Cold Brews Of Cowtown: A Guide to the Fort Worth Beer Trail
With 4 breweries within 5 blocks of each other, Fort Worth's Southside neighborhood rivals Portland and Denver in brewery density.
There's been a lot of attention toward Tarrant County beer in the wake of MillerCoors' move to acquire a majority interest in Granbury's Revolver Brewing. Whatever your feelings about the macro giant’s incursion into North Texas craft beer, the sale provides a good pretext to look at our sister city’s profound proliferation of award-winning, boundary-pushing breweries.
“Fort Worth has a lot more of a laid-back attitude, [which] is what I think a lot of people don’t see about it,” says James Herrington, a brewer at Collective Brewing Project. “People are like, ‘Have you been to this place out in Dallas?’ and I’m like, ‘No. Do you ever come out to Fort Worth?’ And they’re like ‘No. What’s there in Fort Worth?’ and I’m like ‘You have no idea what’s in Fort Worth? There’s five breweries within five blocks.’”
Indeed, six craft breweries operate within a 5-mile radius in Fort Worth; four of them are situated no more than 2 miles apart in the Southside/Near Southside neighborhood. That’s a Denver-level concentration of ale outposts, all located along a pedestrian/pedal-friendly network. Herrington's comment got us thinking about how best to take advantage of such a beer-soaked ZIP code, and so after some consultation with Google Maps we came up with a road map to the fermenters of Funky Town.
In 10.2 miles and an hour and some change of ride time, you can hit half a dozen of the best breweries in the state. Pump up the tires on that one-speed Huffy and follow Cowtown's craft brew bike trail.
Wild Acre are the newest kids on the block — and, like many of their fellow breweries, that block is located in Fort Worth's Southside district.
Wild Acre Brewing Co.
1734 East El Paso St., Fort Worth
(2.2 miles/13-minute bike ride from Martin House)
Wild Acre is the newest kid on the block — the brewery started pouring brews in their digs at the former Ranch Style Beans factory on the Near Southside this past Fourth of July, but they’re no newbies. Founder John Pritchett used to work for craft beer distributor Ben E. Keith. As such, it makes sense that the brewery is focusing on a core quad of beers, each of which reflects Fort Worth’s status as the last port of call before travelers enter West Texas.
The Tarantula Hawk is our particular favorite. It’s a red IPA, favoring the malts while retaining a respectable hop sting. If you prefer the stouter stuff, try the Soul Pleasure Southern Stout. It counts seven separate malts on its grain bill, pushing forward the coffee and chocolate dimensions of its recipe.
Rahr recipes tend toward the Teutonic, as with the Bucking Bock.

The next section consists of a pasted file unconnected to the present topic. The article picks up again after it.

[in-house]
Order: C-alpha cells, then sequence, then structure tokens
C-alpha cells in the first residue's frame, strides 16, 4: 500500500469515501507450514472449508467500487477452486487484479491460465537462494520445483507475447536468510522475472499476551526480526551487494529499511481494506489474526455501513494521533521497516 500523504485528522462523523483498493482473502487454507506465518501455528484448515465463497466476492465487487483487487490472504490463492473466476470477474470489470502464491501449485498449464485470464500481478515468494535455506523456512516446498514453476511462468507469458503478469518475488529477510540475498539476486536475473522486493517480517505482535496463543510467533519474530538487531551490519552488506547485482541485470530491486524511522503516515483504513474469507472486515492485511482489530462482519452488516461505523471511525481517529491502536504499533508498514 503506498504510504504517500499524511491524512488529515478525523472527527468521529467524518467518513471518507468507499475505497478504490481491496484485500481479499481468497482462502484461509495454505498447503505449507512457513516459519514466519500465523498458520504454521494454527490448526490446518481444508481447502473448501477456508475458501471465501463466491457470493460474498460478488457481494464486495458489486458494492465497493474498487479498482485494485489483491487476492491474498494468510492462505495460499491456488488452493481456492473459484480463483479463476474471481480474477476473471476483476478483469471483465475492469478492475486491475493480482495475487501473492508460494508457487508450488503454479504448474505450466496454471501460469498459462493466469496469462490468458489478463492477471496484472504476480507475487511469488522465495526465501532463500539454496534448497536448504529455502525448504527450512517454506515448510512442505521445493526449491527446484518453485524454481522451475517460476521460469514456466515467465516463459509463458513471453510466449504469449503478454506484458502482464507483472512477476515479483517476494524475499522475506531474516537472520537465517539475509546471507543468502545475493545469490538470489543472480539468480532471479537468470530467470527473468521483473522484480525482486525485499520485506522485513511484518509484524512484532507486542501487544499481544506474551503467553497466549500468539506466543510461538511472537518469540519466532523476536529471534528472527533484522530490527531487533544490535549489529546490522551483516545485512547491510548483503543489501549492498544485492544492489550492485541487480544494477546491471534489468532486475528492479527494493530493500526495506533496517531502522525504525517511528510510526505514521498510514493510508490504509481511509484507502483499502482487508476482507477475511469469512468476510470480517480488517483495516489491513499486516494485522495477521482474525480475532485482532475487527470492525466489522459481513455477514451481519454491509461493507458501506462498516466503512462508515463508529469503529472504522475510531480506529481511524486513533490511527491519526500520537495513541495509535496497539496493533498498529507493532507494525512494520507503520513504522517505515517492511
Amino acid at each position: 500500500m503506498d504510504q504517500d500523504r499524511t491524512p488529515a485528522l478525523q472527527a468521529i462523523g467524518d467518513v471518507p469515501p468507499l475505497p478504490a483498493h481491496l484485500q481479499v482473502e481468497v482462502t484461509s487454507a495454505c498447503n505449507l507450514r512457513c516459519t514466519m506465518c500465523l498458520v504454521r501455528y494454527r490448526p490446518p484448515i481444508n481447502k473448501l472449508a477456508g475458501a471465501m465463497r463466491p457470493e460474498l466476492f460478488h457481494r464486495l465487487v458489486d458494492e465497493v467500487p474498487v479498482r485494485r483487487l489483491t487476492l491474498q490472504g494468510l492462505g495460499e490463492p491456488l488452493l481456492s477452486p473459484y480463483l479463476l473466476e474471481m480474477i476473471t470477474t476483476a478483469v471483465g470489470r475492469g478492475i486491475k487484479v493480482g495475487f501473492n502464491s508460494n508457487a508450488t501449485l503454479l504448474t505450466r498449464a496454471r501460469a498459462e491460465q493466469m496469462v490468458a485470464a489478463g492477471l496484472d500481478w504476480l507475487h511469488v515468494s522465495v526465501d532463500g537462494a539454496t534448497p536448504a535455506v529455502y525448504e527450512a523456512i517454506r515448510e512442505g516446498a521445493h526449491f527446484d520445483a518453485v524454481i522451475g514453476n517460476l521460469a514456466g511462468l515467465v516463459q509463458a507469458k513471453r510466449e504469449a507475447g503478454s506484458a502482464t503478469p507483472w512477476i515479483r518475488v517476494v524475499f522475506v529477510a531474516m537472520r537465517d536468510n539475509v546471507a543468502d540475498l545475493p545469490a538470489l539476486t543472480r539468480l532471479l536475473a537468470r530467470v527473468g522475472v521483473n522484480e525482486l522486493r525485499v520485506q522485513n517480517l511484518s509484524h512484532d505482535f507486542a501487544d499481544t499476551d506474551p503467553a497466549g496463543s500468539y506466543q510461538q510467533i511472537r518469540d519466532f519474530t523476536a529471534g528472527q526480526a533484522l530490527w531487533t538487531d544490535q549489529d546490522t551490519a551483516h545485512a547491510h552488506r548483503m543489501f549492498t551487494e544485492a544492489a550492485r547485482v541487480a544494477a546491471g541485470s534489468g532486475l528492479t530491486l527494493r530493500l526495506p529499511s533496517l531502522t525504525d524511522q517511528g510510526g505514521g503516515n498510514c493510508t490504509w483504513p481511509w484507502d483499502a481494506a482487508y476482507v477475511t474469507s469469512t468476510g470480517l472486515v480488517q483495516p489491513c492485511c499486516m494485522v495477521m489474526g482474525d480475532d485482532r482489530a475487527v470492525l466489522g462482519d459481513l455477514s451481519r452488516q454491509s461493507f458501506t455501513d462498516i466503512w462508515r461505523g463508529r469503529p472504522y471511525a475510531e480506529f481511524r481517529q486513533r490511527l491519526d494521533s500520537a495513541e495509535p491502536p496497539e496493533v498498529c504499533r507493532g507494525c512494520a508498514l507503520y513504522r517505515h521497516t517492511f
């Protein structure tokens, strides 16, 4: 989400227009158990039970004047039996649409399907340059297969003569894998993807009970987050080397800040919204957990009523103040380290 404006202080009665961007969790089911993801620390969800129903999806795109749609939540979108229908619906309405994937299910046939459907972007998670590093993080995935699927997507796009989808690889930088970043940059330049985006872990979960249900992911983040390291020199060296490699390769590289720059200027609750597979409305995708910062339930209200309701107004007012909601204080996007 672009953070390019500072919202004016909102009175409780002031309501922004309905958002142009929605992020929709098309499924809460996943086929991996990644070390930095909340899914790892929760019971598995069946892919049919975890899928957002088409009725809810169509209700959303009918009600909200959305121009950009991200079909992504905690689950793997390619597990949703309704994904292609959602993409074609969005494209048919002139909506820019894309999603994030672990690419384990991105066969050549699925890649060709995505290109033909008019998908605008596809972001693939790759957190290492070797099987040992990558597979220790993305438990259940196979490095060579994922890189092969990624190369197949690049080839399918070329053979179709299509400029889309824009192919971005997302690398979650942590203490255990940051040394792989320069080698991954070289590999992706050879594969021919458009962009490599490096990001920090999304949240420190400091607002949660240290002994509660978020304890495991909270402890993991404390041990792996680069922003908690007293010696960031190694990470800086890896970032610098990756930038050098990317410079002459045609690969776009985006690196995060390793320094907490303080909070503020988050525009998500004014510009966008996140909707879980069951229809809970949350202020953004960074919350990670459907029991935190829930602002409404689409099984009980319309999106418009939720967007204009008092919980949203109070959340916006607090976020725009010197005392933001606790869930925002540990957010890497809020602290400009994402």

Rahr & Sons Brewing
701 Galveston Ave., Fort Worth
(1.7 miles/13-minute bike ride from Wild Acre)
Once you’ve wet your whistle at Wild Acre, it’s time for a leisurely ride on to Rahr & Sons. Established by Fritz Rahr in 2004, they’re the oldest continuously operating brewery in DFW and a paternal figure among Fort Worth breweries. Rahr’s styles are more in-bounds than the whippersnappers down on the Near Southside, but you’ll do well to respect your elders.
Rahr brought home twin gold medals from the Great American Beer Fest last year for The Regulator doppelbock and Oktoberfest, two styles that place a premium on fundamentals. The Bucking Bock flexes that finesse especially well this time of year, taming a 7 percent ABV mustang kick with an effervescent body and plainspoken bock taste.
Like the mythical monster for which it's named, Chimera combines several entities into one: brewery, restaurant and punk rock clubhouse.
1001 West Magnolia Ave., Fort Worth
(0.9 miles/5-minute bike ride from Rahr & Sons)
Chimera Brewing Co. sits the furthest south on this joyride. Like its namesake, Chimera is several beasts at once: brewery, restaurant and cozy punk rock hangout. Rock and roll is an overt feature of many Fort Worth fermentaria, but we can’t imagine a more metalsome beer name than Chimera’s Black Sabbath saison, Dream of the Witches’ Sabbath. Pouring the murky brown of Texas-strength iced tea, this beer smells like it was brewed in a cauldron of oregano, rosemary and dead pigs (prosciutto, to be precise) and tastes like those things too, along with 6.66 percent ABV of alcohol heat and dark (lord) chocolate. Less intense brews include the Good Riddance Gose, Roman Empire ESB and the Smoke Wheat Every Day, the latter of which resurrects the Polish smoked ale grodziskie.